It’s that last bit that worries me. I voted for Corbyn and I am glad that I did so. I was concerned about the appointment of McDonnell but I think that he has shown that he is up to the task. But my strongest reason for voting for Corbyn, apart from the fact that for me there was just no contest when I looked at the other three candidates, was his promise to democratise the Party and to bring the members fully into to the policy making process. I still believe that he genuinely wants to do that. The problem for me is that the signs of this happening are still very weak, and in my view far short of what is possible. I doesn’t help either that Momemtum, which could have acted as an effective counter-weight to Progress and the right-Labour think-tanks was badly concieved and seems to be in a muddle.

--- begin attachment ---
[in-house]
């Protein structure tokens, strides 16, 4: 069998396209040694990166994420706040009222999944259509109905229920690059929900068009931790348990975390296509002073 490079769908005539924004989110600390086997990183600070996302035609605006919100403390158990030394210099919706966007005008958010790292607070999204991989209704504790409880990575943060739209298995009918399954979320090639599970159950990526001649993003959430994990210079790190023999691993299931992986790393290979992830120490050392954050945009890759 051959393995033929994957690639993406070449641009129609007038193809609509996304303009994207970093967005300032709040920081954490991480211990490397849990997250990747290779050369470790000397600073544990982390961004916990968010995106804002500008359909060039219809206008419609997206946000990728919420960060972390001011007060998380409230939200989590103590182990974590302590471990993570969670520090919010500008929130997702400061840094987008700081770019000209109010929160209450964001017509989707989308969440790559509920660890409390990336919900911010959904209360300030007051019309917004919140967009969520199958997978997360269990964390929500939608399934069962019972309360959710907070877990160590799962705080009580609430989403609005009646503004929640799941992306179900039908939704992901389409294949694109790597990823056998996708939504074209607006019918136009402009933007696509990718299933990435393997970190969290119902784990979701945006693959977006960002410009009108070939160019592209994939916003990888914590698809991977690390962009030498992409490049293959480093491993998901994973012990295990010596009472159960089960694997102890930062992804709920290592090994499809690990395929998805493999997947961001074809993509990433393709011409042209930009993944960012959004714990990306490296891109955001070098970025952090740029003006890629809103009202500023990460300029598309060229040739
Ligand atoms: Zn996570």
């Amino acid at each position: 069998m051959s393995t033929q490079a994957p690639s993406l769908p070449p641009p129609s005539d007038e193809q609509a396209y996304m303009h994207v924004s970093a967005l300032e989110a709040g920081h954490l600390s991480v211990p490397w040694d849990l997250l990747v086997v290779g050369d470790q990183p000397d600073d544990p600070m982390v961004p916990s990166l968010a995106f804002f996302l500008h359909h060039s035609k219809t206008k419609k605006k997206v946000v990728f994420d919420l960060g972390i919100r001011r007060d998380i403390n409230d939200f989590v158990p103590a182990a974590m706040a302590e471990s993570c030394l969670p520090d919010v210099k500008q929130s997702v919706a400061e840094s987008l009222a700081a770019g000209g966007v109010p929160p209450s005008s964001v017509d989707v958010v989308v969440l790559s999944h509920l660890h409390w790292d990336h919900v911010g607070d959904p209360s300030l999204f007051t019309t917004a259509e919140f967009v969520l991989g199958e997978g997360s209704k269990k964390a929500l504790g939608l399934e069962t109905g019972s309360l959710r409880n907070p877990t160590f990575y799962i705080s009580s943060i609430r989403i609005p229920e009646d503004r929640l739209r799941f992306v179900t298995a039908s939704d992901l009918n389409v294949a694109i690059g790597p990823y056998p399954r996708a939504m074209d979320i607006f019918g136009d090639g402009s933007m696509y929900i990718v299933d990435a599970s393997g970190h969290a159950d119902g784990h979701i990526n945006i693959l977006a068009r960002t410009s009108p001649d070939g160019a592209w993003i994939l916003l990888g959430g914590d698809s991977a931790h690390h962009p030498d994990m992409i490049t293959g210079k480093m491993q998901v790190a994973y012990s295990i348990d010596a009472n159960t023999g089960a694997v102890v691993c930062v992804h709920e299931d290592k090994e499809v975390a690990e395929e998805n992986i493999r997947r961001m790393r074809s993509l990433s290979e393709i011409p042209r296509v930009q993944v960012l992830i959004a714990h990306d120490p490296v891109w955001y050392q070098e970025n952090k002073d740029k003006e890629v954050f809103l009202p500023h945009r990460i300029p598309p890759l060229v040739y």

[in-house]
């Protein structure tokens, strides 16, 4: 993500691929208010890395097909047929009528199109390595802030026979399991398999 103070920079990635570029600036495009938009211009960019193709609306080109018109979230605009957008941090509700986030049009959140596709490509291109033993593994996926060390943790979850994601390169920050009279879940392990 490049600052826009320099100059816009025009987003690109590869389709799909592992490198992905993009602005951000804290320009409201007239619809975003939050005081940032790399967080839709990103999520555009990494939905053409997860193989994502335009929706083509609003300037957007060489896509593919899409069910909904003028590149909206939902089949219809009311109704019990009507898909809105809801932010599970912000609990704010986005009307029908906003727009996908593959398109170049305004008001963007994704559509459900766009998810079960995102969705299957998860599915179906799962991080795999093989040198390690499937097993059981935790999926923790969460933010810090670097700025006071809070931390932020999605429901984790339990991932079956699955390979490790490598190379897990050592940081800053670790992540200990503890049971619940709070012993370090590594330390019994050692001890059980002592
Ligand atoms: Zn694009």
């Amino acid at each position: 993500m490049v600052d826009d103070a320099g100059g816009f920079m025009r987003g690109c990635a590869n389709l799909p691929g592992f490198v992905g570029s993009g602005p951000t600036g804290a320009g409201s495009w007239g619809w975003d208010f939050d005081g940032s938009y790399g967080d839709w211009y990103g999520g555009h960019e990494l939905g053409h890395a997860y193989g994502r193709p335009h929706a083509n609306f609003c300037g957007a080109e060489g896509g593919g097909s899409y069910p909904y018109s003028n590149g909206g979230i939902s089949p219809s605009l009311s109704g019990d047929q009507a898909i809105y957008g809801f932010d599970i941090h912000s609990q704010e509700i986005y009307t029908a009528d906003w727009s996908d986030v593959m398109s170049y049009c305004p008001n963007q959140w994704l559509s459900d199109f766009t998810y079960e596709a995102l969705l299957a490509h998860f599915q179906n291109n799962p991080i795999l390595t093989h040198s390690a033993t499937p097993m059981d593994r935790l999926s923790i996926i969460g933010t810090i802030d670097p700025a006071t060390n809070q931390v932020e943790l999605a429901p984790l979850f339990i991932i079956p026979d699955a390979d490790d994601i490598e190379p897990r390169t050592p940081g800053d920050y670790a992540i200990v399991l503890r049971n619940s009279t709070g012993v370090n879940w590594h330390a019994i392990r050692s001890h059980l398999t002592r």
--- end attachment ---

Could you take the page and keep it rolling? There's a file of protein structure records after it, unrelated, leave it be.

To take the last point first, I can see clear signs at branch and General Committee level of a right-wing fight back. And that is made easier by the fact that the old guard in terms of elected and appointed officials are still largely in place throughout the Party. In my branch the left, through the efforts of a couple of left-wingers has stimulated debate and that has been well received. But this has been individual initiatives and has no steer from a national level. We need some steer now.